‘Planetas’ [Planets] is the third solo exhibition of Spanish artist Antonio Ballester Moreno at the gallery. The works of the exhibition are a continuation of his latest projects at La Casa Encendida (Madrid, 2017) and the São Paulo Biennial (São Paulo, 2018), in which the artist explored the narrative possibilities of landscape as a genre.
The narrative is formalised in an exercise of purity and simplicity, through a recognisable iconography, which uses basic representations of planets that float in pictorial space, generating, in some way, an irregular and captivating rhyme. The gallery is covered in panels, which accommodate these planets and constitute a parallel universe, in an attempt to point to the mystic space between the work and the spectator, which is the key to everything.
These planets, represented by simple coloured circles, inhabit the exhibition space, floating in a kind of spatial dance. It is a direct representation, which alludes to our collective and easily decipherable imagination.The main instrument is colour, ‘the place where our brain and the universe meet’, according to Klee. Colour constructs the main characters of this exhibition, creates identities on its own and fills the original void. They are basic, primary colours, which reinforce the idea of authenticity avoiding thus tricks or visual effects. The colours are set against white and black backgrounds, – day and night -, the life cycle, the light and shadows that have been so important throughout the history of painting and act as a metaphor on the relevance of the genre itself.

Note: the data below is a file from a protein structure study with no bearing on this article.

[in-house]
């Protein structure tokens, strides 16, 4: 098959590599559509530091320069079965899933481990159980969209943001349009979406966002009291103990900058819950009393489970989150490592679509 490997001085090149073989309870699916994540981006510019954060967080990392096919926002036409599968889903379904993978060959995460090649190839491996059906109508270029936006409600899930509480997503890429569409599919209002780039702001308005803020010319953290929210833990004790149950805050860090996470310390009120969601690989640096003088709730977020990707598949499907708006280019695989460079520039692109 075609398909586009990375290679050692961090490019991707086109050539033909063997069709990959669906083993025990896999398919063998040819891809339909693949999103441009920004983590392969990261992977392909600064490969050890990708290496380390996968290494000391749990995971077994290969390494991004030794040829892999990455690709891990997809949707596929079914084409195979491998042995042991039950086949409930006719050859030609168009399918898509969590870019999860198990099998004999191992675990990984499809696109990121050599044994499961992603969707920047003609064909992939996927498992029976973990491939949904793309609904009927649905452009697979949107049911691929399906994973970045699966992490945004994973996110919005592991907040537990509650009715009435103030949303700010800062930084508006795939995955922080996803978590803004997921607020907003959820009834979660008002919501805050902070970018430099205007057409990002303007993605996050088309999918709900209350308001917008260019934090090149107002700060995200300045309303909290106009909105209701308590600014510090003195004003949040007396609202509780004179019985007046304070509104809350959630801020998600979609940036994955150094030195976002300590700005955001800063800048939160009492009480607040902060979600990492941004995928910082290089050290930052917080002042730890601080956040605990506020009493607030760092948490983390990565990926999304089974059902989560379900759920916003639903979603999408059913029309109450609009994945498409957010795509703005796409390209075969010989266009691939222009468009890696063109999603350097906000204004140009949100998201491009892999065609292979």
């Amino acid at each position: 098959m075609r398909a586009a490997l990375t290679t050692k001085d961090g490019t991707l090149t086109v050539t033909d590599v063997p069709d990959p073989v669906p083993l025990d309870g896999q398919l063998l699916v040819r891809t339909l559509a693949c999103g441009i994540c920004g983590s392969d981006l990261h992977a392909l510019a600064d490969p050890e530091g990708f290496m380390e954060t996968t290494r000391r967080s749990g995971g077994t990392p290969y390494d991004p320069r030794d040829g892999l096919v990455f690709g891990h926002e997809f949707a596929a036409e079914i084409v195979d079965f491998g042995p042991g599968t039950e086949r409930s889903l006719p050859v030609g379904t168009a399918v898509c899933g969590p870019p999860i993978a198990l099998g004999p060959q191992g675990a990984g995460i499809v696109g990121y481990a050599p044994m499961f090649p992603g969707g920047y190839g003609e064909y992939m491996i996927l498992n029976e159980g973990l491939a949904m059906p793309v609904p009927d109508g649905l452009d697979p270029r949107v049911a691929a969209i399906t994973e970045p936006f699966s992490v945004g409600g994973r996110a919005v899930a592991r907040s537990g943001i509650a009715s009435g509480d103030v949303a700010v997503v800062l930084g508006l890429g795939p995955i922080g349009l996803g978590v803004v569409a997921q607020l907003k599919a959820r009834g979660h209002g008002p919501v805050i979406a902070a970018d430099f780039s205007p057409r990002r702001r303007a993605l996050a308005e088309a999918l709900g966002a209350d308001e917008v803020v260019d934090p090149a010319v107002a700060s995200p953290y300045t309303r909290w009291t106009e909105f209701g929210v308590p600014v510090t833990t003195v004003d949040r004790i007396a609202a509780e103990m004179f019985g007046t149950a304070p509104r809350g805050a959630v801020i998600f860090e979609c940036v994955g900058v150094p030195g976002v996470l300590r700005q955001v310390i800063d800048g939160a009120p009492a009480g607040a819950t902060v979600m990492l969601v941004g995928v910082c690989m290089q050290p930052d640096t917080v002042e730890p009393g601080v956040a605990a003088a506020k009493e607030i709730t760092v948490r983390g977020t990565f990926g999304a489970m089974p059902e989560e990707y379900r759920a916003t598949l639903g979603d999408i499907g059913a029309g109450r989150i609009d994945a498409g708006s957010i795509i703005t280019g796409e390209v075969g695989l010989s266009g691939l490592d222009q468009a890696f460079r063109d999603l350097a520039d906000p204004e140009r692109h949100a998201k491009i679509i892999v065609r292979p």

Nevertheless, it is also important to draw attention to the assertion of the manual production process, but with a clear and preconceived awareness of its objectives, which serve us here as a conceptual support. The production of the paintings is not entrusted to the mediation of any industrial or technological process. It all begins with small handmade collages of cardboard, which the artist produces in his studio, and from which he selects compositions that he subsequently paints on Hessian fabric, allowing the material to express itself, hinting its sculptural dimension. This process responds to the creative need of the artist, conceding a leading role to what Benjamin defines as cult value in the work of art. The artist relates with his work and the outcome contains the joy of the time used in its production.
The extract of Whitman’s poem arouses the suspicion of the Exterior, the unimaginable, the unknown. The planets act as mirrors of the Earth, reflections of luminous waves that offer the illusion of another possible life. Just like painting.